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From |
Nick Cox <n.j.cox@durham.ac.uk> |

To |
"'statalist@hsphsun2.harvard.edu'" <statalist@hsphsun2.harvard.edu> |

Subject |
st: Quantum mechanics in Stata |

Date |
Mon, 14 Nov 2011 20:05:39 +0000 |

The heading may have led some here who expect something different -- or removed others who deleted something clearly off their own familiar territory. However, the problem is classical and real, the mechanics of how to estimate how many quanta, meaning number in a sample, there are in some data when that number is suppressed. There is a question at the end. Sometimes you are presented with a table of proportions or percents, but the total sample size has been suppressed. Naturally, we all know this is poor practice, at best a lack of thought and at worst an attempt to deceive. The reason I just got interested in this will itself be suppressed to protect the guilty, but I suspect no more than the first. I recollected a discussion in Becker, R.A., Chambers, J.M., Wilks, A.R. 1988. The new S language. Pacific Grove, CA: Wadsworth & Brooks/Cole on pp.272ff. They report a survey from a magazine in which percents favouring five vendors were 14.6, 12.2, 12.2, 7.3, 7.3. Here the repeated ties and the occurrence of 14.6 as twice 7.3 are consistent with a small sample size. So, what is the smallest sample size consistent with such percents? The main idea is just that rounding to a certain resolution (here 0.1) means a maximum error of half that, so we look for the smallest size that would fit with such rounding. (If percents have themselves been calculated or copied incorrectly or otherwise massaged, then clearly the problem becomes much more difficult.) There is S code on p.273 which can be translated into Mata. Becker and friends write code for proportions. /// 1.0.0 NJC 14 November 2011 real quantum(real vector y, real scalar eps) { real scalar n real vector work, i work = select(y, !missing(y)) n = 1 while (1) { i = round(n :* work) if (all((((work :- eps) :* n) :<= i) :& (((work :+ eps) :* n) :>= i))) { return(n) break } n++ } } end Their example with this code (and their S code too) give 41 as an answer. . mata : : pc = (.146,.122,.073) : quantum(pc, 0.0005) 41 : percent = (14.6,12.2,7.3) : quantum(percent/100, 0.0005) 41 : quantum(percent/100, 0.05/100) 41 Clearly we should test it out on other cases too. . sysuse auto (1978 Automobile Data) . tab rep78 Repair | Record 1978 | Freq. Percent Cum. ------------+----------------------------------- 1 | 2 2.90 2.90 2 | 8 11.59 14.49 3 | 30 43.48 57.97 4 | 18 26.09 84.06 5 | 11 15.94 100.00 ------------+----------------------------------- Total | 69 100.00 . mata : quantum((2.9, 11.59, 43.48, 26.09, 15.94)/100, 0.005/100) 69 So, this may be amusing, or even useful. (As said, you get the smallest consistent sample size: all integer multiples of that are also consistent with a given percent breakdown.) It seems too simple not to be much more widely known than it appears to be. Concerns about data quality and research abuses cross disciplines, so there should be a corresponding scattered literature. I know of an earlier discussion in Wallis, W.A. and Roberts, H.V. 1956. Statistics: a new approach. Glencoe, IL: Free Press. I also know of the rather different paper Kendall, D.G. 1974. Hunting quanta. Philosophical Transactions of the Royal Society of London. Series A 276: 231-266. What am I missing? (Cameron?) Nick n.j.cox@durham.ac.uk * * For searches and help try: * http://www.stata.com/help.cgi?search * http://www.stata.com/support/statalist/faq * http://www.ats.ucla.edu/stat/stata/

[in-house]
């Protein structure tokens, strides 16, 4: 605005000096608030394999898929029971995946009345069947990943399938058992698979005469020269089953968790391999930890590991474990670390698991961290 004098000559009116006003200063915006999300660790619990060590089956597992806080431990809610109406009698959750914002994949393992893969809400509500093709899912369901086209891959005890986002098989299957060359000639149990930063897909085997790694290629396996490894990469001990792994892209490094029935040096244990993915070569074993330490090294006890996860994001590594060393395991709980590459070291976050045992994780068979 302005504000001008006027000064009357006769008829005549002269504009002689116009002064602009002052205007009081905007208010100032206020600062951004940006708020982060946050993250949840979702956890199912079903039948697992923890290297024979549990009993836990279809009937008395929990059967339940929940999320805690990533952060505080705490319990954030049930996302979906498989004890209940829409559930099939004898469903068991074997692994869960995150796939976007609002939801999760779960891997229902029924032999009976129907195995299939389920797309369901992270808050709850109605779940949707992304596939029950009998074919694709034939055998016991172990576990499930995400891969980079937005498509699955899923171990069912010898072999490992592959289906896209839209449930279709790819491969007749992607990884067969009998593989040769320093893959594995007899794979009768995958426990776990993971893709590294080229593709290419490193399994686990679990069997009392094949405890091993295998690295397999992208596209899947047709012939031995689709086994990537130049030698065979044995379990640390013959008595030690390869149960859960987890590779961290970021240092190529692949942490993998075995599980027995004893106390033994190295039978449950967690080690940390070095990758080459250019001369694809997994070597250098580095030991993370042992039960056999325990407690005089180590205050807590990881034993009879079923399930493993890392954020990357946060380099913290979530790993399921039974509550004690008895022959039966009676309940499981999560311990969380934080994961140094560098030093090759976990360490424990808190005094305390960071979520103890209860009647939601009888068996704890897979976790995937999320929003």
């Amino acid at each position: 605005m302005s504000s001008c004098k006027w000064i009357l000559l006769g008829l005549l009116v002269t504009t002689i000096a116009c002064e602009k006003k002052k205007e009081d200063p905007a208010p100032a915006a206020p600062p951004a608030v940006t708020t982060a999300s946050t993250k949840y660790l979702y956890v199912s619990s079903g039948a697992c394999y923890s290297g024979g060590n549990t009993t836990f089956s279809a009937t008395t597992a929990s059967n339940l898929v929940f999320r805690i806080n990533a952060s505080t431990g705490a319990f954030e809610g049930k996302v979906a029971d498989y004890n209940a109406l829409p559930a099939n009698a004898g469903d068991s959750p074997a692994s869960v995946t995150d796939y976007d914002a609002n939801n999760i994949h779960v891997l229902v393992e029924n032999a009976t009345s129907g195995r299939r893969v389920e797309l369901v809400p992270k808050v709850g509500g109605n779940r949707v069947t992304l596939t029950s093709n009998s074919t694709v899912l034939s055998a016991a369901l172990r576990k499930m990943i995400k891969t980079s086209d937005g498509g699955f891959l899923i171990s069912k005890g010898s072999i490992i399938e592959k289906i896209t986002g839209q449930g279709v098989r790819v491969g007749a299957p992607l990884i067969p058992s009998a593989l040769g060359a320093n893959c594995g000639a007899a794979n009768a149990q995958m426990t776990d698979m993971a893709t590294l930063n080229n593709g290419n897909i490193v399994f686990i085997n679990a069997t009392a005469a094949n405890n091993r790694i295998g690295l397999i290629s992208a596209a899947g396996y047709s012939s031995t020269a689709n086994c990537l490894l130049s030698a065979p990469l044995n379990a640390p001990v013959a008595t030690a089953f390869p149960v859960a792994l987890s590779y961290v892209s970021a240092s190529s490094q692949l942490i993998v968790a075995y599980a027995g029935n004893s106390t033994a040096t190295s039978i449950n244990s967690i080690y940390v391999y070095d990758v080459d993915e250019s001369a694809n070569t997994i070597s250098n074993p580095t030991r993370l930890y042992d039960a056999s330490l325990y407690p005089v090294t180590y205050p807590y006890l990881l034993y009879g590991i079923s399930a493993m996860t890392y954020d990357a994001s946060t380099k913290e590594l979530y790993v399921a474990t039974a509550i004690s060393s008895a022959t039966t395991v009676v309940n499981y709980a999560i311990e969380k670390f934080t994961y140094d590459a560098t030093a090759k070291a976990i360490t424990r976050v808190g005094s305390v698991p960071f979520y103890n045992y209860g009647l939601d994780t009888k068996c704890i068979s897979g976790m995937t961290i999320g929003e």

**Follow-Ups**:**Re: st: Quantum mechanics in Stata***From:*Stas Kolenikov <skolenik@gmail.com>

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